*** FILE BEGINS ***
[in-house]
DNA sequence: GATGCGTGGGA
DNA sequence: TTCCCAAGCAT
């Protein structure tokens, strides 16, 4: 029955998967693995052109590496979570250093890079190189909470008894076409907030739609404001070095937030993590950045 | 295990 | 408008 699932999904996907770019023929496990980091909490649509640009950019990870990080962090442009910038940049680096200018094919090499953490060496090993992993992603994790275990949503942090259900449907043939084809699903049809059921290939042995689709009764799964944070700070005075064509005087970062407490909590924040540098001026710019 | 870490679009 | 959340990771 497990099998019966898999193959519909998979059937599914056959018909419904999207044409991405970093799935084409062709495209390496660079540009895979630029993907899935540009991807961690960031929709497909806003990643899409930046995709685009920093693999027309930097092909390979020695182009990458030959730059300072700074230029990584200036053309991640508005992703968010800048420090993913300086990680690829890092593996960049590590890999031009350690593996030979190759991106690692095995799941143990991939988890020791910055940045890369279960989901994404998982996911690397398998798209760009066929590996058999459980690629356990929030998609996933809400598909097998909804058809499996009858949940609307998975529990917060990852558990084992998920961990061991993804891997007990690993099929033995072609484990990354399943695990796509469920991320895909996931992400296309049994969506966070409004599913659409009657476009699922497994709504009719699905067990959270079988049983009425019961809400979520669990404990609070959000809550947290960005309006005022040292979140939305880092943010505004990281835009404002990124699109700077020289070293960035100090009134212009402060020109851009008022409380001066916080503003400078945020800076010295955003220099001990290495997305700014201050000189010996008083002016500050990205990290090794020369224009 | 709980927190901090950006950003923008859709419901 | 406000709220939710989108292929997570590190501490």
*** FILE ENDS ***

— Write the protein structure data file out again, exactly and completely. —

[in-house]
DNA sequence: GATGCGTGGGA
DNA sequence: TTCCCAAGCAT
């Protein structure tokens, strides 16, 4: 029955998967693995052109590496979570250093890079190189909470008894076409907030739609404001070095937030993590950045 | 295990 | 408008 699932999904996907770019023929496990980091909490649509640009950019990870990080962090442009910038940049680096200018094919090499953490060496090993992993992603994790275990949503942090259900449907043939084809699903049809059921290939042995689709009764799964944070700070005075064509005087970062407490909590924040540098001026710019 | 870490679009 | 959340990771 497990099998019966898999193959519909998979059937599914056959018909419904999207044409991405970093799935084409062709495209390496660079540009895979630029993907899935540009991807961690960031929709497909806003990643899409930046995709685009920093693999027309930097092909390979020695182009990458030959730059300072700074230029990584200036053309991640508005992703968010800048420090993913300086990680690829890092593996960049590590890999031009350690593996030979190759991106690692095995799941143990991939988890020791910055940045890369279960989901994404998982996911690397398998798209760009066929590996058999459980690629356990929030998609996933809400598909097998909804058809499996009858949940609307998975529990917060990852558990084992998920961990061991993804891997007990690993099929033995072609484990990354399943695990796509469920991320895909996931992400296309049994969506966070409004599913659409009657476009699922497994709504009719699905067990959270079988049983009425019961809400979520669990404990609070959000809550947290960005309006005022040292979140939305880092943010505004990281835009404002990124699109700077020289070293960035100090009134212009402060020109851009008022409380001066916080503003400078945020800076010295955003220099001990290495997305700014201050000189010996008083002016500050990205990290090794020369224009 | 709980927190901090950006950003923008859709419901 | 406000709220939710989108292929997570590190501490």